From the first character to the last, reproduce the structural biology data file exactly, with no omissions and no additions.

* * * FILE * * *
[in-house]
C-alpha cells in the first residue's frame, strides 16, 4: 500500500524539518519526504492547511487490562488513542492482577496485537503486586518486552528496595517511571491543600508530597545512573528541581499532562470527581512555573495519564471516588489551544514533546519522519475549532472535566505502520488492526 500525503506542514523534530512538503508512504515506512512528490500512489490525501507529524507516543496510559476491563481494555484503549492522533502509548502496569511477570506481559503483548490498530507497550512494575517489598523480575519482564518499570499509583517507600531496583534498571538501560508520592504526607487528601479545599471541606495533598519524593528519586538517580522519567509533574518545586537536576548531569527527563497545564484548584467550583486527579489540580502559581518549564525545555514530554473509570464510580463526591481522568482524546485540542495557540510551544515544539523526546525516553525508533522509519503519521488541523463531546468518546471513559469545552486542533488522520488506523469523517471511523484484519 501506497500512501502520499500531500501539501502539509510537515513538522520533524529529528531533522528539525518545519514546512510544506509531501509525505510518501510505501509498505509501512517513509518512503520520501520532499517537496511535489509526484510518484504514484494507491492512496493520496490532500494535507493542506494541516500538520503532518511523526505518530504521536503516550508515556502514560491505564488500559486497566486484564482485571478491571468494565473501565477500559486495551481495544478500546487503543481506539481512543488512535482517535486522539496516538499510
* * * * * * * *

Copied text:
[in-house]
C-alpha cells in the first residue's frame, strides 16, 4: 500500500524539518519526504492547511487490562488513542492482577496485537503486586518486552528496595517511571491543600508530597545512573528541581499532562470527581512555573495519564471516588489551544514533546519522519475549532472535566505502520488492526 500525503506542514523534530512538503508512504515506512512528490500512489490525501507529524507516543496510559476491563481494555484503549492522533502509548502496569511477570506481559503483548490498530507497550512494575517489598523480575519482564518499570499509583517507600531496583534498571538501560508520592504526607487528601479545599471541606495533598519524593528519586538517580522519567509533574518545586537536576548531569527527563497545564484548584467550583486527579489540580502559581518549564525545555514530554473509570464510580463526591481522568482524546485540542495557540510551544515544539523526546525516553525508533522509519503519521488541523463531546468518546471513559469545552486542533488522520488506523469523517471511523484484519 501506497500512501502520499500531500501539501502539509510537515513538522520533524529529528531533522528539525518545519514546512510544506509531501509525505510518501510505501509498505509501512517513509518512503520520501520532499517537496511535489509526484510518484504514484494507491492512496493520496490532500494535507493542506494541516500538520503532518511523526505518530504521536503516550508515556502514560491505564488500559486497566486484564482485571478491571468494565473501565477500559486495551481495544478500546487503543481506539481512543488512535482517535486522539496516538499510